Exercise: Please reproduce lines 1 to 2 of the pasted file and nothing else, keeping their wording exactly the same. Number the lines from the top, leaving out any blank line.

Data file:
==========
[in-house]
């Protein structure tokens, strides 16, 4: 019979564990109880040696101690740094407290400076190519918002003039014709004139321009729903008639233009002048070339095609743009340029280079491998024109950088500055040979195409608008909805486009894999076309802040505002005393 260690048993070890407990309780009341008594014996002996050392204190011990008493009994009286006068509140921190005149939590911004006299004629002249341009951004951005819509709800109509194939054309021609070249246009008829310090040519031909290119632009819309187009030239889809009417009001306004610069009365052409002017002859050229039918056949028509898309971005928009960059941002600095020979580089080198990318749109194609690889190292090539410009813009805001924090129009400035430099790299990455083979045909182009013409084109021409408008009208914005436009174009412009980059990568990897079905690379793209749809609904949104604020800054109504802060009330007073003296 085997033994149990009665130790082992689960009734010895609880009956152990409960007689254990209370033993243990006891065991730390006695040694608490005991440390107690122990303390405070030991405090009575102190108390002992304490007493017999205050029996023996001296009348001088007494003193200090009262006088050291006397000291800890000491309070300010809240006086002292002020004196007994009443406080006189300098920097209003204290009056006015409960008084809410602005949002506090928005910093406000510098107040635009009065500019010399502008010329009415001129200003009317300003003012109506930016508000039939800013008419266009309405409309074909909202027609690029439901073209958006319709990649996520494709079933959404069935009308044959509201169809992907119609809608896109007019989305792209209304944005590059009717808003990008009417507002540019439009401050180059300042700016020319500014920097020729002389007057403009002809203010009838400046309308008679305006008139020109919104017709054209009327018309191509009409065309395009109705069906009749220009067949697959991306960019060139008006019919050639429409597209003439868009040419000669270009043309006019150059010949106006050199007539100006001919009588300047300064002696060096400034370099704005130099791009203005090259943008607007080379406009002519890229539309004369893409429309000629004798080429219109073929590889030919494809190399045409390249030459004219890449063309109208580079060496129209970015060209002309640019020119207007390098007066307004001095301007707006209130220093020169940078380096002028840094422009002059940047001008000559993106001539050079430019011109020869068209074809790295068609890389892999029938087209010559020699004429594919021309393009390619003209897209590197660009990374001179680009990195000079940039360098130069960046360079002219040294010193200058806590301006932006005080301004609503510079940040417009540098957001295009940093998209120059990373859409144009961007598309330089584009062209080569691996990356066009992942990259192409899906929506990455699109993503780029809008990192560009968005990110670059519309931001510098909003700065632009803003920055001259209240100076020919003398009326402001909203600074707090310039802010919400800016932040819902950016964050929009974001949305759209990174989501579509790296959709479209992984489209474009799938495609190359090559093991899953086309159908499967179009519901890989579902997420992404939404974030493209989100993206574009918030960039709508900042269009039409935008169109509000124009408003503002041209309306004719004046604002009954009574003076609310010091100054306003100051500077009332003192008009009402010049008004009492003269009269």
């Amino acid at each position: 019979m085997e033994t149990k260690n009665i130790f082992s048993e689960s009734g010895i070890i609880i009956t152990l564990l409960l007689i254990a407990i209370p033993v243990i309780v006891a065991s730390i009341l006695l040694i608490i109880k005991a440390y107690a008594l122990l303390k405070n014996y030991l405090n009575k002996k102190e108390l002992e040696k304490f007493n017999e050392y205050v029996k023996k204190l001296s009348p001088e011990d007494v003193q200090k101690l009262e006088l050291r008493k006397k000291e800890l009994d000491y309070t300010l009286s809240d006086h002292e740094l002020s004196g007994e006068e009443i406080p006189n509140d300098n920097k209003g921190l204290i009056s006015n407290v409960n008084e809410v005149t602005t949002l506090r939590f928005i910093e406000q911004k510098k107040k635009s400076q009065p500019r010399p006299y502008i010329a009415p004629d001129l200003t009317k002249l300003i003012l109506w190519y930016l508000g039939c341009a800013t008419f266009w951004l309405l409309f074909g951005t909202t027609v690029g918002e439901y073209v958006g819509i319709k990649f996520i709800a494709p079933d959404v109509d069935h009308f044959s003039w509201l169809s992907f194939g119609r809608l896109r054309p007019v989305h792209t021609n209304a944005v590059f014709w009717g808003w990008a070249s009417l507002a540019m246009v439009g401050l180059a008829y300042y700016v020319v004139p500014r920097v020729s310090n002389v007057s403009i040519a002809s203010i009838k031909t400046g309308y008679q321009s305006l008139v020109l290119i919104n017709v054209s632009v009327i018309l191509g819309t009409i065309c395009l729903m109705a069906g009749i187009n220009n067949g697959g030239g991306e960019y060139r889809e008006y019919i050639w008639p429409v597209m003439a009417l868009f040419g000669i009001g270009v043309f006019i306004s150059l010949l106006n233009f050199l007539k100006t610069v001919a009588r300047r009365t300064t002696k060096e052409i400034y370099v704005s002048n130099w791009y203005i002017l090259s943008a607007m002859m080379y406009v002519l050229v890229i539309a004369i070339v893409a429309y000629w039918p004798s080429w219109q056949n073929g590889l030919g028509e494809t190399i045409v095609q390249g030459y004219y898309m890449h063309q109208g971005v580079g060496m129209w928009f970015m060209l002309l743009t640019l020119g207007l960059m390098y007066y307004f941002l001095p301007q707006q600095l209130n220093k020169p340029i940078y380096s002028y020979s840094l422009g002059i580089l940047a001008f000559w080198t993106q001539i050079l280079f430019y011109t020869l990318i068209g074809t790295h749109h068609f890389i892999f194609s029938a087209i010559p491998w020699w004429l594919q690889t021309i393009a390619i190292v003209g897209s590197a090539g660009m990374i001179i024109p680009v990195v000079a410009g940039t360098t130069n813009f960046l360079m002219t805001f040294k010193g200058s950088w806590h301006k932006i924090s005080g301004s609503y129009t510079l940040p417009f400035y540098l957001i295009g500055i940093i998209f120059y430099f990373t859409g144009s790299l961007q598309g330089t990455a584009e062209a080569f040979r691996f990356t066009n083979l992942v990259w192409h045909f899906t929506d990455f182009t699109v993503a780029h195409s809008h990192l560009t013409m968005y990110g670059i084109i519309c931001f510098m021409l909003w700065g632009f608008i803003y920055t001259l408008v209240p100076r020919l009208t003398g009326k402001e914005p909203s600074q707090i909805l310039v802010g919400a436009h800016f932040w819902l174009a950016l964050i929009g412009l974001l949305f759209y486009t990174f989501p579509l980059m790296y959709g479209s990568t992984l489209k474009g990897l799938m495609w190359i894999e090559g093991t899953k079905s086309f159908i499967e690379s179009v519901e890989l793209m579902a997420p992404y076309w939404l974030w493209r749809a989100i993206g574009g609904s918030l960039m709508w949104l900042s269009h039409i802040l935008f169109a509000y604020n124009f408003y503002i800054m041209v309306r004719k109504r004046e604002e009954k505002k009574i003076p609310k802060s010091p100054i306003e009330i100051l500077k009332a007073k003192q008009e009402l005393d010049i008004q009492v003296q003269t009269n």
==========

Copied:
[in-house]
């Protein structure tokens, strides 16, 4: 019979564990109880040696101690740094407290400076190519918002003039014709004139321009729903008639233009002048070339095609743009340029280079491998024109950088500055040979195409608008909805486009894999076309802040505002005393 260690048993070890407990309780009341008594014996002996050392204190011990008493009994009286006068509140921190005149939590911004006299004629002249341009951004951005819509709800109509194939054309021609070249246009008829310090040519031909290119632009819309187009030239889809009417009001306004610069009365052409002017002859050229039918056949028509898309971005928009960059941002600095020979580089080198990318749109194609690889190292090539410009813009805001924090129009400035430099790299990455083979045909182009013409084109021409408008009208914005436009174009412009980059990568990897079905690379793209749809609904949104604020800054109504802060009330007073003296 085997033994149990009665130790082992689960009734010895609880009956152990409960007689254990209370033993243990006891065991730390006695040694608490005991440390107690122990303390405070030991405090009575102190108390002992304490007493017999205050029996023996001296009348001088007494003193200090009262006088050291006397000291800890000491309070300010809240006086002292002020004196007994009443406080006189300098920097209003204290009056006015409960008084809410602005949002506090928005910093406000510098107040635009009065500019010399502008010329009415001129200003009317300003003012109506930016508000039939800013008419266009309405409309074909909202027609690029439901073209958006319709990649996520494709079933959404069935009308044959509201169809992907119609809608896109007019989305792209209304944005590059009717808003990008009417507002540019439009401050180059300042700016020319500014920097020729002389007057403009002809203010009838400046309308008679305006008139020109919104017709054209009327018309191509009409065309395009109705069906009749220009067949697959991306960019060139008006019919050639429409597209003439868009040419000669270009043309006019150059010949106006050199007539100006001919009588300047300064002696060096400034370099704005130099791009203005090259943008607007080379406009002519890229539309004369893409429309000629004798080429219109073929590889030919494809190399045409390249030459004219890449063309109208580079060496129209970015060209002309640019020119207007390098007066307004001095301007707006209130220093020169940078380096002028840094422009002059940047001008000559993106001539050079430019011109020869068209074809790295068609890389892999029938087209010559020699004429594919021309393009390619003209897209590197660009990374001179680009990195000079940039360098130069960046360079002219040294010193200058806590301006932006005080301004609503510079940040417009540098957001295009940093998209120059990373859409144009961007598309330089584009062209080569691996990356066009992942990259192409899906929506990455699109993503780029809008990192560009968005990110670059519309931001510098909003700065632009803003920055001259209240100076020919003398009326402001909203600074707090310039802010919400800016932040819902950016964050929009974001949305759209990174989501579509790296959709479209992984489209474009799938495609190359090559093991899953086309159908499967179009519901890989579902997420992404939404974030493209989100993206574009918030960039709508900042269009039409935008169109509000124009408003503002041209309306004719004046604002009954009574003076609310010091100054306003100051500077009332003192008009009402010049008004009492003269009269």